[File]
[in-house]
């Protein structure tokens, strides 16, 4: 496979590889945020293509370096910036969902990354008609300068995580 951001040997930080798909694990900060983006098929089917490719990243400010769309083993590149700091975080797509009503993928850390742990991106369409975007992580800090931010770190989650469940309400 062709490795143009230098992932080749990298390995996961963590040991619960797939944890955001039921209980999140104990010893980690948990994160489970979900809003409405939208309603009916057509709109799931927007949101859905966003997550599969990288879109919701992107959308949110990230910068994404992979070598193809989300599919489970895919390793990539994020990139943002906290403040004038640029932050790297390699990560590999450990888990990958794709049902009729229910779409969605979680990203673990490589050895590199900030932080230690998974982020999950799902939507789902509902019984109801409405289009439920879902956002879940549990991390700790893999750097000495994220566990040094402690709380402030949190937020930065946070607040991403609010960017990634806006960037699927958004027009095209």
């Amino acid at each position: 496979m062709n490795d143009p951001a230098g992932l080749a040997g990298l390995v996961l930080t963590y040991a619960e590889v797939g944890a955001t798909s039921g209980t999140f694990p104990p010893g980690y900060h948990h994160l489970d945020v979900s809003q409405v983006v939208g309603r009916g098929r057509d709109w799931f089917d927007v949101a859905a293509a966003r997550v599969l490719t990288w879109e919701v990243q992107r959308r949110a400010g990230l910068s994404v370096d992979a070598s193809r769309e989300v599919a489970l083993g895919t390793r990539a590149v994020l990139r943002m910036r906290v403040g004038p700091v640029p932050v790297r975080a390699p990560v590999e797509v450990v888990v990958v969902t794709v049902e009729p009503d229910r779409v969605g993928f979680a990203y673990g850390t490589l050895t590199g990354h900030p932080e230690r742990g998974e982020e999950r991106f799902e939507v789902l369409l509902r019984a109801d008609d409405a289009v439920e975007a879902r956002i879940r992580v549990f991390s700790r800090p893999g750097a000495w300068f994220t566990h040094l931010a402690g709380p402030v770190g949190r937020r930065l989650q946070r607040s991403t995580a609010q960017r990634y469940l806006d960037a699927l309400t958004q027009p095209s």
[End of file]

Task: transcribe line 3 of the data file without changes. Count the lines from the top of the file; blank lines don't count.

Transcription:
């Amino acid at each position: 496979m062709n490795d143009p951001a230098g992932l080749a040997g990298l390995v996961l930080t963590y040991a619960e590889v797939g944890a955001t798909s039921g209980t999140f694990p104990p010893g980690y900060h948990h994160l489970d945020v979900s809003q409405v983006v939208g309603r009916g098929r057509d709109w799931f089917d927007v949101a859905a293509a966003r997550v599969l490719t990288w879109e919701v990243q992107r959308r949110a400010g990230l910068s994404v370096d992979a070598s193809r769309e989300v599919a489970l083993g895919t390793r990539a590149v994020l990139r943002m910036r906290v403040g004038p700091v640029p932050v790297r975080a390699p990560v590999e797509v450990v888990v990958v969902t794709v049902e009729p009503d229910r779409v969605g993928f979680a990203y673990g850390t490589l050895t590199g990354h900030p932080e230690r742990g998974e982020e999950r991106f799902e939507v789902l369409l509902r019984a109801d008609d409405a289009v439920e975007a879902r956002i879940r992580v549990f991390s700790r800090p893999g750097a000495w300068f994220t566990h040094l931010a402690g709380p402030v770190g949190r937020r930065l989650q946070r607040s991403t995580a609010q960017r990634y469940l806006d960037a699927l309400t958004q027009p095209s």